Katabatic Gear Palisade



Well made, high quality product, but just not warm…

Rating: rated 3 of 5 stars
Source: bought it new
Price Paid: $450 or there about. I forgot


Well made, high quality product, but just not warm enough.


  • High quality construction
  • Good connection points to sleeping pad
  • Lightweight!


  • Not warm enough
  • Regular size is a little snug when winched down on pad

I read all the reviews there were for quilts in general, this brand and the Palisade specifically. I settled on a quilt to lighten up my gear for three-season use. So far I've used the quilt four times in temps ranging from 30 to 50 degrees.

I'm not going to re-write the pluses and minus I noted above, but will say that sleeping is not warm enough. As a baseline, I slept in long underwear (SmartWool merino wool lightweight top and bottoms) and a hat, between 30 and 40 degrees I wasn't warm enough. I believe if it says 30 degree bag, you shouldn't have to wear extra clothes to be warm at that temp.

At 45 degrees, I still had to cinch the bag down on my pad pretty tightly to be warm, which I was, but the bag was pretty tight and left little room to move around. A 50 degrees I was very comfortable all around. I debated getting the wide version to have extra room when the bag was cinches to the pad but went with regular to save weight.

All this said, I would buy it again. It's about 18 ounces with the cords and straps and is very light and checks the box for General three-season use. I live in the Northeast and if I were heading to the Adirondacks in fall or spring, I'd take a warmer bag. I have an arsenal of Western bags which are great and have 20 years of heavy backpacking experience to base this on.

In the end, I'm not sure if it's the quilt design that makes me cold (air does get in underneath) or this particular bag needs more fill, but it's not warm enough for 30. I know I can and need to use additional clothes to sleep in, but when they say 30 degrees, it should be good to 30. Again, I would buy it again and will bring it on most of my trips because it's high quality and light.

One last thought. I sleep in a Hilleberg Akto tent, which is a true 4-season double wall tent. NO air circulates in this tent at night. If I were to use a tarp tent or tent with netting low down, which I plan on doing when it warms up, I think this quilt would have an even narrower range of temp use. That said it's light and serves a purpose in particular situations. Hope this helps.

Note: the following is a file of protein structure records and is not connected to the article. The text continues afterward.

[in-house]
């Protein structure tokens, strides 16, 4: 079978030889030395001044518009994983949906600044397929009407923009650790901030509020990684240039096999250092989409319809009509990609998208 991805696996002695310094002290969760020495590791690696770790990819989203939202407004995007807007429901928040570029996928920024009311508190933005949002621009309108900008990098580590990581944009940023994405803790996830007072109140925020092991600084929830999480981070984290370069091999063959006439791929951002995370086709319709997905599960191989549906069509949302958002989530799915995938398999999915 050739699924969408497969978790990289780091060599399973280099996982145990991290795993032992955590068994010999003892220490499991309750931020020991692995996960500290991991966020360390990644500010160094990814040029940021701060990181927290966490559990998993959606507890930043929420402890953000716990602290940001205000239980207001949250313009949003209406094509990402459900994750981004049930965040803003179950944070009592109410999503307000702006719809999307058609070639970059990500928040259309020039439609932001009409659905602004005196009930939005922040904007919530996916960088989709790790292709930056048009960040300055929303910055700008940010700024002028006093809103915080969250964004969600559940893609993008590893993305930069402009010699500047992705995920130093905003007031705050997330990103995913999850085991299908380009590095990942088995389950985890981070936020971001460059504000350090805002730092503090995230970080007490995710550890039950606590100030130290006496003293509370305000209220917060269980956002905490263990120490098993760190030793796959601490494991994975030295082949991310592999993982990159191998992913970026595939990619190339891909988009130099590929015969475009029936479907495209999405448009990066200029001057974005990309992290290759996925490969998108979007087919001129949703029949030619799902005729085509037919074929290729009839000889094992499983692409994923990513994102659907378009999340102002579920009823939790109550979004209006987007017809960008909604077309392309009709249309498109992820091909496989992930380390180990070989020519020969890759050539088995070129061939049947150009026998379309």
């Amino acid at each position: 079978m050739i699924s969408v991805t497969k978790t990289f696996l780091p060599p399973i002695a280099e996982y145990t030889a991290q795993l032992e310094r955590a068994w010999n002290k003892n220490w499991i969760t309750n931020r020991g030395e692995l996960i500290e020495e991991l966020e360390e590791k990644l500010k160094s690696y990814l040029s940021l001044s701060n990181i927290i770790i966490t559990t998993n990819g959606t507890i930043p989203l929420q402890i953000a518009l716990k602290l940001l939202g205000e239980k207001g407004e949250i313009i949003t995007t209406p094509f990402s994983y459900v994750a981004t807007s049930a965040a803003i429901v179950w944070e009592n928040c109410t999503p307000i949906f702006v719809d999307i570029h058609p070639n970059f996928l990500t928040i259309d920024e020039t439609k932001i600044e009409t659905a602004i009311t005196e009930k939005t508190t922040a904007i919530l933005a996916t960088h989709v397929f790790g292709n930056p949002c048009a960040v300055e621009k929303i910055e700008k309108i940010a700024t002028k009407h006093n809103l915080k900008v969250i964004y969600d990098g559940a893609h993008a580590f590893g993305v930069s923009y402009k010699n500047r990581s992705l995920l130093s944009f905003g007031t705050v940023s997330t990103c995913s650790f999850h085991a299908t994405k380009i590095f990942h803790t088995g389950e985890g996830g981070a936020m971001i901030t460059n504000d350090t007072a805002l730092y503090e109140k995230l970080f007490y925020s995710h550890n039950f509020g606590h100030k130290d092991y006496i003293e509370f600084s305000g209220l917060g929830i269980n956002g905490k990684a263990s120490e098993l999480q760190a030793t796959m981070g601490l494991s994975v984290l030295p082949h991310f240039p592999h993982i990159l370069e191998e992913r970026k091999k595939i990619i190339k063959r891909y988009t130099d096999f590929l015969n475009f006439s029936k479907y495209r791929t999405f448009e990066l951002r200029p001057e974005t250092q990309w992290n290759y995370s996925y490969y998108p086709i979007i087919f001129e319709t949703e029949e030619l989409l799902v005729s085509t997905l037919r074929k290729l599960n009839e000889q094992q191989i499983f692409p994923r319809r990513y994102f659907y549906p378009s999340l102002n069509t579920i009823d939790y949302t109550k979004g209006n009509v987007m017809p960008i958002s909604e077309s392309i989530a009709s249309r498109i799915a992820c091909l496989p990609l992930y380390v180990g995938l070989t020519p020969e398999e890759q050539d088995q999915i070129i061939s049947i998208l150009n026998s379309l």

P.S. I'd like to see Katabatic figure a way to open the foot box for nights when it's warm. While most of the quilt can be lightly draped over the body in warmer weather, you still have to stick your feet in the foot box or have them outside. No middle ground.

Bill "L.Dog" Garlinghouse

Bummer that you had those unexpected cold nights ... What kind of pad are you using, and what's the R-value?

1 year ago
Paul Greenberg

On the 30 degree night I used a closed cell pad and a neorest air or whatever you call the yellow blow up pad. Not sure the r value but I had proper ground insulation. Again, I would buy it again nd plan on using it a lot because it's light and well made but I guess on a cold night theres nothing like jumping in a mummy bag and zipping it up and pulling the hood around your head.

1 year ago
Bill "L.Dog" Garlinghouse

That is true. Before I got a quilt, I found myself using my summer bag like one - till it got cold. On cold nights now, I'm generally in a hammock with an underquilt. I generally wear a merino base layer, socks, and a wool hat. And tuck that quilt in real good!

1 year ago

I own Katabatic's Alsek (22 deg) and Sawatch (15 deg) quilts and have used each to about ten degrees above their rated temps with no real problems. I'm not sure that Katabatic uses the EN rating for sleeping bags but the rated limit is defined as Lower-limit rating is the lowest temperature at which the bag will keep a standard man warm. EN ratings are based on a sleeper wearing 1 long underwear layer and a hat, and sleeping on a single 1"-thick insulating pad. Paul did that and was still not warm enough so best guess is that he, like me, is not a "standard" man (whatever that may be) and sleeps colder. As I've grown older and become less "standard" I've sold or given away all my 30 and 40 degrees quilts and bags with the 22 degree being the highest temp rating bag/quilt I own. Like Paul I too have an "arsenal" of bags to draw from but I prefer the quilts for their comfort and light weight.

1 year ago

Katabatic Gear Palisade

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